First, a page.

Miriam: Yes. These are examples, but not really optional examples.

Lisa: Yes and I don’t know how many of them are examples that were optional from those districts or if they were, I don’t, think that OCR went in and said, “Hey, here’s your corrective action. This is what you need to do.”

Miriam: Yes, that’s definitely possible. After this was done in May, there were many school districts and States that came out against this.

Lisa: Yes, almost as immediately as this went out in districts started to see it, there was quite the backlash right away. Texas is –

Miriam: Where it started.

Lisa: Yes, pushing forward with this. A really interesting quote came from the governor over there in Texas that directed all Texas schools to defy these directives. He basically stated while in Texas, you can keep this 30 pieces of silver, we will not yield to blackmail from the president of the United States.

Miriam: In other words, OCR, you can take your federal money and shove it where the sun don’t shine. We’re not going to do what you want to do. Obviously, that’s very colorful language from Texas, but not only Texas. Right?

Lisa: No, and as you work through this controversy, you can see why it is so controversial. There’s a lot of conflicting interests that we’ll really try to dive into today, but it’s definitely passionate on every side. Basically what Texas did along with some other States is filed a lawsuit challenging this guidance in the federal district court. Basically-

Miriam: There was inflammatory language. There was some hot language in those-

Lisa: Like I said its a passionate topic for sure. You can even see that in the complaint. There’s some language in there about the Obama administration had conspired to turn workplaces and educational settings across the country into laboratories for a massive social experiment flaunting the democratic process and running over common sense policies protecting children and basic privacy rights.

Miriam: This is a pretty accusatory of the entire Obama administration and the office for civil rights, so a lot of States, a lot of people were really upset about this.

Lisa: at the core, these States are looking at it as rewriting what Congress has sat down and said, here’s the law and we’re just going to rewrite it and there’s questions in this complaint about who’s authority is it the States? Is it-

Miriam: Right, because title nine I should explain– title nine is the law that prohibits governments or an a school districts, government funded entities from discriminating against individuals because of their gender. There was no mention of transgender in that law. There’s nothing in title nine that specifically talks about transgender individuals and the concern here is that now the law is being expanded to include topics that were never intended by Congress and OCR as a federal agency. The question is does OCR have a right to take a law that Congress developed and passed and increase it to include issues that were not considered by the legislature in the first place?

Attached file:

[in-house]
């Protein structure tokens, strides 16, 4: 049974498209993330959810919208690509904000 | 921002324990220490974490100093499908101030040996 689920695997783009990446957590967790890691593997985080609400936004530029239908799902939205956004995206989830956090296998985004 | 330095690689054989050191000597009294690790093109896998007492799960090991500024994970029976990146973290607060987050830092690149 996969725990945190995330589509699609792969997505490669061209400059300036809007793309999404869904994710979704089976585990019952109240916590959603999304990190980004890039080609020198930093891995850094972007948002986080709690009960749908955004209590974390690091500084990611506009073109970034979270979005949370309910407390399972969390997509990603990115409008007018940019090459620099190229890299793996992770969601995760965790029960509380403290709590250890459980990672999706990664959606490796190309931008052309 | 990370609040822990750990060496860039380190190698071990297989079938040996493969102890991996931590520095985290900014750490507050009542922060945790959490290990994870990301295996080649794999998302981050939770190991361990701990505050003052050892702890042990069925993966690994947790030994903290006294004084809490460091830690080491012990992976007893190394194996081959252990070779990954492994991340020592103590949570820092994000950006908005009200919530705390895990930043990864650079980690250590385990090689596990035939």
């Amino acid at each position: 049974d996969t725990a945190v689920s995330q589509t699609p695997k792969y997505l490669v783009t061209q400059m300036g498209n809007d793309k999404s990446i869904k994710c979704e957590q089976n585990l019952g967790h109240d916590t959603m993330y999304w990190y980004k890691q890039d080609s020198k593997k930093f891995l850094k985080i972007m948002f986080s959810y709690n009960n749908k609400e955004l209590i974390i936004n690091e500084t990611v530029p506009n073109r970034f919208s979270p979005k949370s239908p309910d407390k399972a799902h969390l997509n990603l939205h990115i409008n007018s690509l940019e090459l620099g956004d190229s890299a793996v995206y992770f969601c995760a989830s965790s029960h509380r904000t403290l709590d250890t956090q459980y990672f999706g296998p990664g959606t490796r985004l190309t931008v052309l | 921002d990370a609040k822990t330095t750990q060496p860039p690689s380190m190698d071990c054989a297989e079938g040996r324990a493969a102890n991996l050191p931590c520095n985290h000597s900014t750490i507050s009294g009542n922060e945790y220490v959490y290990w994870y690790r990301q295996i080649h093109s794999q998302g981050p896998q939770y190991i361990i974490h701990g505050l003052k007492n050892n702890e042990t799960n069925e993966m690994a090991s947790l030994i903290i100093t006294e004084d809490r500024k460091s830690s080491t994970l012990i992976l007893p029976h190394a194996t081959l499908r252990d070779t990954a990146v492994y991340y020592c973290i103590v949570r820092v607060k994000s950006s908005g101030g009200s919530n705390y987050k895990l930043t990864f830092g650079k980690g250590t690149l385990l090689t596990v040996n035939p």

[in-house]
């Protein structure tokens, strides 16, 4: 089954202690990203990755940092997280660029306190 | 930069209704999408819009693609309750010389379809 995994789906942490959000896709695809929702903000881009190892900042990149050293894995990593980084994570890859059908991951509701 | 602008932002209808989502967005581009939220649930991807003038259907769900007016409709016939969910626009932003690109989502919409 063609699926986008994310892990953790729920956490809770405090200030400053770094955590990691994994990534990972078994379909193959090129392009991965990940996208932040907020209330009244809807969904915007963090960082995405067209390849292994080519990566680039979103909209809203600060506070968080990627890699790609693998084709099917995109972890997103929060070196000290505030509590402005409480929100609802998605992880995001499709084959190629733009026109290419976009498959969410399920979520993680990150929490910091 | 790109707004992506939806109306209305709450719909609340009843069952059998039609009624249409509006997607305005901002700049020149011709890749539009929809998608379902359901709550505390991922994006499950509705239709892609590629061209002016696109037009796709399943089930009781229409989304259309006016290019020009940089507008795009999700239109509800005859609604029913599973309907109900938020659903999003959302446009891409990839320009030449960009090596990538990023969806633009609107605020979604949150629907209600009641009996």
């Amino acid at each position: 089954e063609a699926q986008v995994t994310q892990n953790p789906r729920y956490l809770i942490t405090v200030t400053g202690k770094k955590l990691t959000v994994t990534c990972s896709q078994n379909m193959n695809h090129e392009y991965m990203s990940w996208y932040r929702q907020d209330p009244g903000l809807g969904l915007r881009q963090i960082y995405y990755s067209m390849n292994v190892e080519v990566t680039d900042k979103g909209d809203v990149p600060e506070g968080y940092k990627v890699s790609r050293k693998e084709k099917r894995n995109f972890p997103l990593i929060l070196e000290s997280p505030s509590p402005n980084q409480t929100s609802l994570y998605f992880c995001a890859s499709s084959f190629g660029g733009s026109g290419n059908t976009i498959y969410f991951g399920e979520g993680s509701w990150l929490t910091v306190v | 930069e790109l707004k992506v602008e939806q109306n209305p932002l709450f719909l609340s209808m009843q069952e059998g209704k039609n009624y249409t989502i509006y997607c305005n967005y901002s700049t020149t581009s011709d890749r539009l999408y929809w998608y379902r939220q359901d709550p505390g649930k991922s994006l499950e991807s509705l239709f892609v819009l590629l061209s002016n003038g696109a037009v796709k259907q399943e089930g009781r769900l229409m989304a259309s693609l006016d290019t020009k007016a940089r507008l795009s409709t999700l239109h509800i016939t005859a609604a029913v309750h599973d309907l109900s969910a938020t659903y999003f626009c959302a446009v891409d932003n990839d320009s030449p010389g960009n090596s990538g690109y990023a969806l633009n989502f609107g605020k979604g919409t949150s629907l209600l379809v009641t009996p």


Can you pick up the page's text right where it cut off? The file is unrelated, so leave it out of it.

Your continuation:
Lisa: Other agencies like the EOC have started to expand-

Miriam: The Equal Employment Opportunity Commission.

Lisa: Correct, have expanded some of this interpretation to have the terms sex incorporate transgender community.

Miriam: In other words, employers cannot discriminate according to the EOC based on transgender status.

Lisa: Right. They’re making some of those determinations. It’s not surprising that the office of civil rights will treat them as such as well but again, this isn’t going back to anything that Congress or state legislatures or any of the rulemaking bodies have put out there.

Miriam: Where are we holding now?

Lisa: The first thing that they asked for was a preliminary injunction to stop the opposite civil rights from enforcing this guidance on school districts. In the Texas district court when I hadn’t granted that injunction.

Miriam: So in other words, the Texas court said the office for civil rights has no authority, cannot investigate and direct the school districts to comply with these regulations about transgender students.

Lisa: Right, but keep in mind, so this is only a preliminary injunction. So, for the time being, is just while this case is going through court and being decided, they’re saying they can’t enforce it and in August the court issued an order that did reiterate that yes, this is an injunction and it’s nationwide. It’s not just if you’re a district in Texas, no matter where in the country you are-

Miriam: Apply to the whole country.

Lisa: -stop this civil rights right now isn’t going to be able to enforce this based on that court decision.

Miriam: Right now at the moment, I don’t think they’re even investigating complaints like this until this issue is decided.

Lisa: It would make sense because why investigate something you can’t enforce?

Miriam: Enforce.

Lisa: That may be the case they may just sit on those complaints right now.

Miriam: Yes, I think they step back a little bit.

Lisa: In this August order, the district court does have the judicial power to issue an injunction that expands the whole country, not just to the state that it’s in. It’s not beyond the power they have court.

Miriam: Well, that’s so interesting because you’d think the Texas court would just have jurisdiction over Texas.

Lisa: Yes, that injunction is out there for now for what it’s worth.

Miriam: She made a lot of States happy, but definitely by a controversial.

Lisa: Yes, and since the filing of this case in Texas, my understanding is in the numerous other states have joined in, Ohio being one of them.